NEED TO KNOW INFO: Admission to Maury County Park MULE DAY activities Thursday through Saturday is $10 per person, Sunday is $5 per person, children under 12 are free. Weekend passes are available for only $20. Admission fee does not include rides. Parking is free.

The MULE DAY parade in downtown Columbia is free and open to the public.

For more information, go online to, email or call 931-381-9557.

Breakfast With The Mayor Series (Press Release)

Maury Alliance is kicking off their 2023 Breakfast with the Mayor series in Spring Hill with Mayor Jim Hagaman. This series will feature a different Mayor each quarter on their home turf for a Q&A led by Maury Alliance President, Wil Evans.

 The event with Mayor Hagaman will take place in the Dining Atrium at Worldwide Stages on Wednesday, March 22nd at 8am.

 To submit a question or topic in advance, email

Tickets are $20 for members and include breakfast.

CSCC Performance Series (Press Release)

Columbia State Community College welcomes Appalachian Road Show to the Cherry Theater on March 16 as part of the First Farmers Performance Series.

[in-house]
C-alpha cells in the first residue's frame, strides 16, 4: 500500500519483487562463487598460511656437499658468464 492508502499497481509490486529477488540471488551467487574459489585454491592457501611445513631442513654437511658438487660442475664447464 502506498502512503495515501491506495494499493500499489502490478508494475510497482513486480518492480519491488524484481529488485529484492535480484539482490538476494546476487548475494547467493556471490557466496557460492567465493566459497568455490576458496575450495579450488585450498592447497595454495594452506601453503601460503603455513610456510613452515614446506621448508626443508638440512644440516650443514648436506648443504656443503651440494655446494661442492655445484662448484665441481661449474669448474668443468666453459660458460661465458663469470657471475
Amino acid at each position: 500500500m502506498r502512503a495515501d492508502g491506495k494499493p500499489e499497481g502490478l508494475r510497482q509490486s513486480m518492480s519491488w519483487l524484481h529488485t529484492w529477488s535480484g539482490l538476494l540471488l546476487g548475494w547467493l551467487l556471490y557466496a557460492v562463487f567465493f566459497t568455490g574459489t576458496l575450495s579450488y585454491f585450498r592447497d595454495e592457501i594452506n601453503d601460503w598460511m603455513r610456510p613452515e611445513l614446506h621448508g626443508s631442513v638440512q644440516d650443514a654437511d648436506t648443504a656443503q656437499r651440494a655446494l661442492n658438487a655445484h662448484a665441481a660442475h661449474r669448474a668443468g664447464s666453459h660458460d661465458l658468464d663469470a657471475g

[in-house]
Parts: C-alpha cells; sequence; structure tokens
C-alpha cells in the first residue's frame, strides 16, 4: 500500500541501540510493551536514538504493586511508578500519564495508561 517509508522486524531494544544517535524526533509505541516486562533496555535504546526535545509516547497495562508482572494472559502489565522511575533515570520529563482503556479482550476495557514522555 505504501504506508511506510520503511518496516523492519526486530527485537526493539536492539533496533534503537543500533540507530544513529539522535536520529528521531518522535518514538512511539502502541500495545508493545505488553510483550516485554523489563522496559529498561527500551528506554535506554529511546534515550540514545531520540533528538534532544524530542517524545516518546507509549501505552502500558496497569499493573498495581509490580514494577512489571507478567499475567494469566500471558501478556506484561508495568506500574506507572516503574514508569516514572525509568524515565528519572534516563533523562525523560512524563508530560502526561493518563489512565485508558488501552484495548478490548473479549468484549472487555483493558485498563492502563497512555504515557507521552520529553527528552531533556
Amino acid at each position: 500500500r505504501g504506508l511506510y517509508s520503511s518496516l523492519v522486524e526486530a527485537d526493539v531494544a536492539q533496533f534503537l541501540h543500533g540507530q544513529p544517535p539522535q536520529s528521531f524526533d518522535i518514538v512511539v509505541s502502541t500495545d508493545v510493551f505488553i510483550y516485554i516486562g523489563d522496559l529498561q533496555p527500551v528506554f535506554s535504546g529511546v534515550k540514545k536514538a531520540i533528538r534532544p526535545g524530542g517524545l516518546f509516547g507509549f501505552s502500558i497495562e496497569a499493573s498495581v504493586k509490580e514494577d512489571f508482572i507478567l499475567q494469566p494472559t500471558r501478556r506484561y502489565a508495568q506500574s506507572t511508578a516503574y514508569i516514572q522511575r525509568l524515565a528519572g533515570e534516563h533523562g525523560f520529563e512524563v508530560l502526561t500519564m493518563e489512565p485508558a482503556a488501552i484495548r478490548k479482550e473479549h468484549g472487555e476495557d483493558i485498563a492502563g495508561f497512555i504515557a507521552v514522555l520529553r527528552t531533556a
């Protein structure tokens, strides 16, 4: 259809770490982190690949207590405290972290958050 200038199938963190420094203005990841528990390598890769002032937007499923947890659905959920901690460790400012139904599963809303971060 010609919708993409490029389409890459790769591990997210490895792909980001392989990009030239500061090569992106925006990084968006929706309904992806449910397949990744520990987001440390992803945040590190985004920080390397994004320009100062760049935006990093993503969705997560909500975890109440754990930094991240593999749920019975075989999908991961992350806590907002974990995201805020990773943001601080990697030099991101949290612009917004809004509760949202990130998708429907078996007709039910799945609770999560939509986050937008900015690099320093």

Appalachian Road Show is a visionary acoustic ensemble, bringing new-generation interpretations of traditional Americana, bluegrass and folk songs, as well as offering innovative original music, all presented with a common thread tied directly to the heart of the Appalachian regions of the United States. Appalachian Road Show invites us to come and sit a spell on its porch as the band shares its dynamic musicianship through songs and stories emanating from the mountains and hollers of North Carolina and Virginia to the coal mines of West Virginia and Kentucky. 

“We are excited to welcome this talented group of musicians to our Performance Series,” said Bethany Lay, Columbia State vice president for advancement and executive director of the Columbia State Foundation. “Their authentic bluegrass sound is beloved by many, and tickets are selling fast! Don't miss the opportunity to join the celebration of genuine Appalachian music.”